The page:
Conservatives in Australia are paddling furiously out to sea. Further and further right, away from mainland Australia. Cory Bernardi has built himself a one man raft and began his pious pilgrim to the Island of St Brendan, also know as electoral oblivion. You can see the frustration this madness is causing. Recently Barnaby Joyce savaged the free-speech puritans in the coalition, describing the 18c debate as an issues that “lives in the extremities of the bell curve…definitely not the issue people are talking about in the beer garden on Friday night or at the counters of banks, or to be quite frank, in the big office blocks when they finish work on Friday night”, further questioning what meaningful difference the proposed reform made to the lives of ordinary people.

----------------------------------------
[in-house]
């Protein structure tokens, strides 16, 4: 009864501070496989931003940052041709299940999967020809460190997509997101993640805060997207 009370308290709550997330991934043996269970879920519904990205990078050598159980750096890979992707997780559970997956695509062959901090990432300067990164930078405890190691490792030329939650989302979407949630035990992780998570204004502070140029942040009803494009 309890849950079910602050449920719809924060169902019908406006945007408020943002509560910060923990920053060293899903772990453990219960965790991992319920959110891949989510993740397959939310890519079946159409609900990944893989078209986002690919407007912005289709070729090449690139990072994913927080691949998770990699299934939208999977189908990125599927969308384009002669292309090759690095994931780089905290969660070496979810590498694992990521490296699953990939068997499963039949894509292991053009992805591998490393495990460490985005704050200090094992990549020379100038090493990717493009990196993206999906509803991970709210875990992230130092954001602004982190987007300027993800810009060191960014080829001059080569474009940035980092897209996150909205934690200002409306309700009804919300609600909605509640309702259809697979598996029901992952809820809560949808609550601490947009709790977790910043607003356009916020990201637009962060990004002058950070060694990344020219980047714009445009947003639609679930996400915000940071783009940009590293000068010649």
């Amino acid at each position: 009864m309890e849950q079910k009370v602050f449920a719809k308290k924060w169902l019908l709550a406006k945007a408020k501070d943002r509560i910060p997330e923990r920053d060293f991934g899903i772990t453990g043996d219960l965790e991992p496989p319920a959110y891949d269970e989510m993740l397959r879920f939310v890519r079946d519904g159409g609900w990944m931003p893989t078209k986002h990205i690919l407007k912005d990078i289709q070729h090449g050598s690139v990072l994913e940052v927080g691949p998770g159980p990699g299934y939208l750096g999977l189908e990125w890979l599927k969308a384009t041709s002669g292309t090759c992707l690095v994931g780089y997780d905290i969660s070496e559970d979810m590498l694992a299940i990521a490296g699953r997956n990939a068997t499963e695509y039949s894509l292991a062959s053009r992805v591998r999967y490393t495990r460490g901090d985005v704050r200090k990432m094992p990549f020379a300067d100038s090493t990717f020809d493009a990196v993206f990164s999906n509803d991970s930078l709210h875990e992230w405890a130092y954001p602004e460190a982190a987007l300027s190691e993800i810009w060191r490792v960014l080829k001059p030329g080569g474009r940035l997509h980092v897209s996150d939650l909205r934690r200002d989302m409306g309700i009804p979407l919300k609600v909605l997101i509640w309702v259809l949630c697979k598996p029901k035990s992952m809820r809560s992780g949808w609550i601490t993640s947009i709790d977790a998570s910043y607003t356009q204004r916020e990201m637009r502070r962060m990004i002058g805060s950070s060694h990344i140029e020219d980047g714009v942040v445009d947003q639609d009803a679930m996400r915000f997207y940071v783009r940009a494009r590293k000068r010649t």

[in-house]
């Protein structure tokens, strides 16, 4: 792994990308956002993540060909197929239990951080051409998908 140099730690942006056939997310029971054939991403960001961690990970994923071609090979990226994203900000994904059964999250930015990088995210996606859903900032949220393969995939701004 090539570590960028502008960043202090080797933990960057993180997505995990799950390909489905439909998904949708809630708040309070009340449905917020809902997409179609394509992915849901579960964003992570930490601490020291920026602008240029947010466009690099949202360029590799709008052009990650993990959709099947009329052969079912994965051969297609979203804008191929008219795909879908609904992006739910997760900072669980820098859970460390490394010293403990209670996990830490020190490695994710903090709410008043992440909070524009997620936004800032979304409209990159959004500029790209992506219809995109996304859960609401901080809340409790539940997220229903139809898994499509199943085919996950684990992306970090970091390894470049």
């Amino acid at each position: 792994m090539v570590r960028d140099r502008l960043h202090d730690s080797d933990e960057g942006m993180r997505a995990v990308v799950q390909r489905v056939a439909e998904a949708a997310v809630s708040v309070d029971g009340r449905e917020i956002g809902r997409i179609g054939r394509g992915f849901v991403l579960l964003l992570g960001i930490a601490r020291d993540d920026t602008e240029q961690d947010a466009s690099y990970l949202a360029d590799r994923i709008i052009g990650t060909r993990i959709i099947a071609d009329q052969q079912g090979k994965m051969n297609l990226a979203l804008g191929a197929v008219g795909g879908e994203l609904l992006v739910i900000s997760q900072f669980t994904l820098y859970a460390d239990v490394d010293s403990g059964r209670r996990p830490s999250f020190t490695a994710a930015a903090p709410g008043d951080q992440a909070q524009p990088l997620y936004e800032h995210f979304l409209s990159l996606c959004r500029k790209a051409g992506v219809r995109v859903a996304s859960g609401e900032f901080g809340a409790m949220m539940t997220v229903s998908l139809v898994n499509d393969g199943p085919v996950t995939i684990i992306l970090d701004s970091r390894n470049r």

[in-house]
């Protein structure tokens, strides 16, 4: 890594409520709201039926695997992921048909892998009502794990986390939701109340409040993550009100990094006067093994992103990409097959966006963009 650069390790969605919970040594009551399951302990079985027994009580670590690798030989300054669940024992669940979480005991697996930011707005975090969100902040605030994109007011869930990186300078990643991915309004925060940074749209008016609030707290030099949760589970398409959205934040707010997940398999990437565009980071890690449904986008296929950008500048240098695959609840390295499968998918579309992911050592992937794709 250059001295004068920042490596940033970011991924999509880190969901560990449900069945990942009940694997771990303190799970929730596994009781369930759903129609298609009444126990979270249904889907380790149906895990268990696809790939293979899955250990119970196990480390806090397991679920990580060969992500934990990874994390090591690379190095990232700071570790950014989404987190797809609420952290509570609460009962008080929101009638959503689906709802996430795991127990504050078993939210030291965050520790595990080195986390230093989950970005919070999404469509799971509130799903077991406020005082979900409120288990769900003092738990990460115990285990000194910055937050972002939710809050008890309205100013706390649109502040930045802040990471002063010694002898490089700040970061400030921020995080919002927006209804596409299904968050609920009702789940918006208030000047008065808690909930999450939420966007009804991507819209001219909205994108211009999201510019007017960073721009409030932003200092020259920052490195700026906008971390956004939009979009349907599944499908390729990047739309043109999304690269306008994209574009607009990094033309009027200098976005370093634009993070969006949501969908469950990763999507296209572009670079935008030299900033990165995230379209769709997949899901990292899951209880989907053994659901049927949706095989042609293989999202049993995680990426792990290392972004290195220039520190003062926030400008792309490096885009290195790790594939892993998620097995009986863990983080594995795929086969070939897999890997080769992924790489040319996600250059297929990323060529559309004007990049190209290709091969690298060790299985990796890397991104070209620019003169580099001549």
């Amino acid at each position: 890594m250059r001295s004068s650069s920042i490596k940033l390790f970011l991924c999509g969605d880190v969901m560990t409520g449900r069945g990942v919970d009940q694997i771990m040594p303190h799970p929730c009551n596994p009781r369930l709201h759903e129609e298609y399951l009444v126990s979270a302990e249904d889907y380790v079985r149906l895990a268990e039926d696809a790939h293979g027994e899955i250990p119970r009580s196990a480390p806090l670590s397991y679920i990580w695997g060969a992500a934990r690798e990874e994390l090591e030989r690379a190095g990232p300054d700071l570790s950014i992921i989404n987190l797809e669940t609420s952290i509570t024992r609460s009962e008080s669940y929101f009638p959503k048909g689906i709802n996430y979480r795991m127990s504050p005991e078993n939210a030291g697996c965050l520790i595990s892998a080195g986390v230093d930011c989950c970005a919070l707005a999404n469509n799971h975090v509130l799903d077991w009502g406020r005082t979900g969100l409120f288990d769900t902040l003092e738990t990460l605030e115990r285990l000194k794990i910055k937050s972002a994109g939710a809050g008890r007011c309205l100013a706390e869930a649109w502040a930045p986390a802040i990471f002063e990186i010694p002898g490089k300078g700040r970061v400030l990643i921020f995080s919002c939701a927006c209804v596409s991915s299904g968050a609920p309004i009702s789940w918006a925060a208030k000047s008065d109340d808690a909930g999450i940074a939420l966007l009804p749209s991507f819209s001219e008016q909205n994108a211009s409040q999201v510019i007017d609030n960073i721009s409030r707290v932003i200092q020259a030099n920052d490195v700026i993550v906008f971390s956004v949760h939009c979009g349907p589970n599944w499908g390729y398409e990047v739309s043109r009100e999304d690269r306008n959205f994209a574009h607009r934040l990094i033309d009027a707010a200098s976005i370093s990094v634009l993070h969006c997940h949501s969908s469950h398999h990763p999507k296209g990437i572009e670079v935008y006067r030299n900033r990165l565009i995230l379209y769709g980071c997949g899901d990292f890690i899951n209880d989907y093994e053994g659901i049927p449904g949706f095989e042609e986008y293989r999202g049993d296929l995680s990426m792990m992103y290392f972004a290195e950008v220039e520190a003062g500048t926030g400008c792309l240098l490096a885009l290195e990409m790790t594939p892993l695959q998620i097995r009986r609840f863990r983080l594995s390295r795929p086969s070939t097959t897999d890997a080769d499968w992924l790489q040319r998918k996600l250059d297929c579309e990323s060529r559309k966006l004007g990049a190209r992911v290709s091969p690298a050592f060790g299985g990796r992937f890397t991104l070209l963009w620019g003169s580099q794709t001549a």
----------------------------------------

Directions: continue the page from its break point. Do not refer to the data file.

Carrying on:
Conservatives have forgotten their own history. Before the rise of John Howard the Liberal Party once had a truly liberal tradition. The party’s cultish devotion to supply side economics is a relatively recent one. There was once a time when the Liberal Party championed a minimum wage, and protections for skilled industry, home ownership was considered a conservative value. Unless the Liberal party can re-position itself in the centre, they are doomed to fail at the next election. I suspect they might be already.